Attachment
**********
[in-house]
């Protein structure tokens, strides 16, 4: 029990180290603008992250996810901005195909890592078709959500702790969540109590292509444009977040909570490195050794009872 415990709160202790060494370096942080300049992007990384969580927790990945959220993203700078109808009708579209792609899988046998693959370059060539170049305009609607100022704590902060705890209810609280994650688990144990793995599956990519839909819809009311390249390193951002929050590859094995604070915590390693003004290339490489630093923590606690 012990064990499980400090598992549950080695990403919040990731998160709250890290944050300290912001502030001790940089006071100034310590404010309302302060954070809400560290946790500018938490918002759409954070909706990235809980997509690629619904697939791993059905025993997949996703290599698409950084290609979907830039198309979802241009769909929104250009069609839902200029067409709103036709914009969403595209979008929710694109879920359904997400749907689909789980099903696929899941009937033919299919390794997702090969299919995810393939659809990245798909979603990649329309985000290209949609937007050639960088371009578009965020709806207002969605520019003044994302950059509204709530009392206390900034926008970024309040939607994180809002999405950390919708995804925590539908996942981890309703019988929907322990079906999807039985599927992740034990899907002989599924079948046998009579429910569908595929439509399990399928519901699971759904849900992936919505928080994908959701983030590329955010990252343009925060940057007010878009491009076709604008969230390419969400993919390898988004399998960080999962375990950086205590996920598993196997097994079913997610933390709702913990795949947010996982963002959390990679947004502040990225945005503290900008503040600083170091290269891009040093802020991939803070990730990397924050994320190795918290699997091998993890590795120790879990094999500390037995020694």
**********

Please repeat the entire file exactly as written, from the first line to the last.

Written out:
[in-house]
């Protein structure tokens, strides 16, 4: 029990180290603008992250996810901005195909890592078709959500702790969540109590292509444009977040909570490195050794009872 415990709160202790060494370096942080300049992007990384969580927790990945959220993203700078109808009708579209792609899988046998693959370059060539170049305009609607100022704590902060705890209810609280994650688990144990793995599956990519839909819809009311390249390193951002929050590859094995604070915590390693003004290339490489630093923590606690 012990064990499980400090598992549950080695990403919040990731998160709250890290944050300290912001502030001790940089006071100034310590404010309302302060954070809400560290946790500018938490918002759409954070909706990235809980997509690629619904697939791993059905025993997949996703290599698409950084290609979907830039198309979802241009769909929104250009069609839902200029067409709103036709914009969403595209979008929710694109879920359904997400749907689909789980099903696929899941009937033919299919390794997702090969299919995810393939659809990245798909979603990649329309985000290209949609937007050639960088371009578009965020709806207002969605520019003044994302950059509204709530009392206390900034926008970024309040939607994180809002999405950390919708995804925590539908996942981890309703019988929907322990079906999807039985599927992740034990899907002989599924079948046998009579429910569908595929439509399990399928519901699971759904849900992936919505928080994908959701983030590329955010990252343009925060940057007010878009491009076709604008969230390419969400993919390898988004399998960080999962375990950086205590996920598993196997097994079913997610933390709702913990795949947010996982963002959390990679947004502040990225945005503290900008503040600083170091290269891009040093802020991939803070990730990397924050994320190795918290699997091998993890590795120790879990094999500390037995020694």